1. What is Catholic Social Teaching?
Catholic Social Teaching (often referred to as CST) has sometimes been called ‘The Church’s Best Kept Secret”. CST is the Church reflecting on its mission in the world today, helping us to think about how we relate to the world around us and the problems that we face. In fact it is one of the greatest treasures of our Catholic tradition.
Most would accept that CST in its current form began with the encyclical Rerum Novarum – “Of New Things” in 1891 and has continued until the present with Caritas in Veritate – “Charity in Truth” in 2009. Drawing upon the Old and New Testaments, its traditions and its knowledge of social and economic traditions around the world, the Church has produced a formidable body of principles by which social and economic activity can be judged.
On this website we are highlighting a number of key themes found in CST and looking at ways to communicate and develop those themes. For more details read the Themes section of the website.
2. Is this just for Catholics?
Not at all! All of the recent encyclicals are addressed to “all of goodwill”. As the Compendium of the Social Doctrine of the Church says: “the teachings are also for the brethren of other churches and ecclesial communities, to the followers of other religions, as well as to people of goodwill who are committed to serving the common good.” The teachings do though have special significance for Catholics for whom the pursuit of social justice has been stipulated as a faith commitment.
3. What’s in it for me?
There are times when we all feel overwhelmed by the issues of poverty, climate change and peace – or perhaps we just need a moral compass. Catholic Social Teaching is a very clear guide – often through some very difficult questions.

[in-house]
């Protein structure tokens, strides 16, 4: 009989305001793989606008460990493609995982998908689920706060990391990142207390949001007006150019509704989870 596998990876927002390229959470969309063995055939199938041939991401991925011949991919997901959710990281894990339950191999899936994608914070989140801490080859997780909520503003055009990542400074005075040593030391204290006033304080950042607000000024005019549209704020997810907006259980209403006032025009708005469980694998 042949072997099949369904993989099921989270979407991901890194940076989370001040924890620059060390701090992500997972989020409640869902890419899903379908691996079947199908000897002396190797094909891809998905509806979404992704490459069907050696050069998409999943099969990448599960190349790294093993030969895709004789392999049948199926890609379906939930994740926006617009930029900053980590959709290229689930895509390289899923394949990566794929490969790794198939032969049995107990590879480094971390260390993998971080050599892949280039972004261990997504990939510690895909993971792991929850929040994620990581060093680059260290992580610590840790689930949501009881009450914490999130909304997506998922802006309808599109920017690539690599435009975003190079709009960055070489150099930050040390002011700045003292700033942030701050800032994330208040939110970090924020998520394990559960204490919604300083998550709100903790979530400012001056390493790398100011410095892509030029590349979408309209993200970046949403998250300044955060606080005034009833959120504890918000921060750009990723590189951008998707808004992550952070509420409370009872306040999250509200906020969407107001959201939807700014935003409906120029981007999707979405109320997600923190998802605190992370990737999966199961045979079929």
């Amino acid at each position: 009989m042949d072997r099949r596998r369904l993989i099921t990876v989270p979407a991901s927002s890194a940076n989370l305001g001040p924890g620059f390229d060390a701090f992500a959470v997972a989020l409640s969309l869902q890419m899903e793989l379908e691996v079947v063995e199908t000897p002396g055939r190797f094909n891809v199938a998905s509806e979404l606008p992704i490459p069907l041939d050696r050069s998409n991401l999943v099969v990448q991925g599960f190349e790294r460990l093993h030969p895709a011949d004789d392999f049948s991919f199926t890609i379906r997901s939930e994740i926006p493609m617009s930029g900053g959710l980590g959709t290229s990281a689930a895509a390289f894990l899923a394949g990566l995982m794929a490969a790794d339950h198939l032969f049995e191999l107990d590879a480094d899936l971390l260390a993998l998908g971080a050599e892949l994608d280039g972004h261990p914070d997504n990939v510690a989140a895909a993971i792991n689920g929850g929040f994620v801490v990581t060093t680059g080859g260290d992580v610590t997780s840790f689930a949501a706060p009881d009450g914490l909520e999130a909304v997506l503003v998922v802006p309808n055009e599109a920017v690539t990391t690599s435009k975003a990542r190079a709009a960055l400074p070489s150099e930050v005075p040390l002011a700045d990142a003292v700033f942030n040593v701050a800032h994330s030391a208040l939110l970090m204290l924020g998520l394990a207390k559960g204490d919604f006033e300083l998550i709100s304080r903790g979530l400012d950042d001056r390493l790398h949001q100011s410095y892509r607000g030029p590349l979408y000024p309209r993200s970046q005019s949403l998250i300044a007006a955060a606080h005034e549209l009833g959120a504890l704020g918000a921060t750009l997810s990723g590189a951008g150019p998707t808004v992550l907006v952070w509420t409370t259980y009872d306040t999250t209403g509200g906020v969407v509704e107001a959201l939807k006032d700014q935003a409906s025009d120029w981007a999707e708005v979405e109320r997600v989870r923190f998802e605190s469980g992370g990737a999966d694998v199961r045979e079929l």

The Catechism of the Catholic Church (paragraph 2423) gives three reasons for CST:
• To propose principles for reflection
• To provide criteria for judgement
• To give guidelines for action
4. Why haven’t I heard about this before?
Catholic Social Teaching isn’t well known (even in the Church!). It was not always taught because some considered it a bit too radical. When the first recent encyclical Rerum Novarum -“Of New Things” arrived in a European city in 1891, for example, it was locked in the Cathedral safe because it was thought to be too subversive! A second reason is that encyclicals are lengthy and complex – and many people just find them hard going. That’s where this website comes in. It allows you to look at the teaching in a variety of ways and also suggests ways in which the material can be more easily presented.
5. How can I get involved?
By clicking on the link below which will take you through to the actions that you can be involved in:
6. What is an encyclical?
An encyclical was originally a circular letter sent to all the churches of a particular area in the ancient Catholic Church. The word comes from Latin encyclia meaning “general” or “encircling”.